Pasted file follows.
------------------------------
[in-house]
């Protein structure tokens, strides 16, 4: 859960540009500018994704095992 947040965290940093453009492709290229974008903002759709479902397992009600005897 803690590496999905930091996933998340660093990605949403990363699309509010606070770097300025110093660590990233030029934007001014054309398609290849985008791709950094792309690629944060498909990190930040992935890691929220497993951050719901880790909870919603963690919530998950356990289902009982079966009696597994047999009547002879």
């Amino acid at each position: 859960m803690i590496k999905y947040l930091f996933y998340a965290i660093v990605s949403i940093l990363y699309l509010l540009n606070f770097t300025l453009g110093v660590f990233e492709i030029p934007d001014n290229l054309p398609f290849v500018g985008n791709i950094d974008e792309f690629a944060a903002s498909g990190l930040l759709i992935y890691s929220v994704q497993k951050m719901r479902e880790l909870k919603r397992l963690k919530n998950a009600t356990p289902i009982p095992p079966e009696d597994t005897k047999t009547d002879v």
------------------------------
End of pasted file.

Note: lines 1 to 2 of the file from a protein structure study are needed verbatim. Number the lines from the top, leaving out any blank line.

[in-house]
């Protein structure tokens, strides 16, 4: 859960540009500018994704095992 947040965290940093453009492709290229974008903002759709479902397992009600005897 803690590496999905930091996933998340660093990605949403990363699309509010606070770097300025110093660590990233030029934007001014054309398609290849985008791709950094792309690629944060498909990190930040992935890691929220497993951050719901880790909870919603963690919530998950356990289902009982079966009696597994047999009547002879």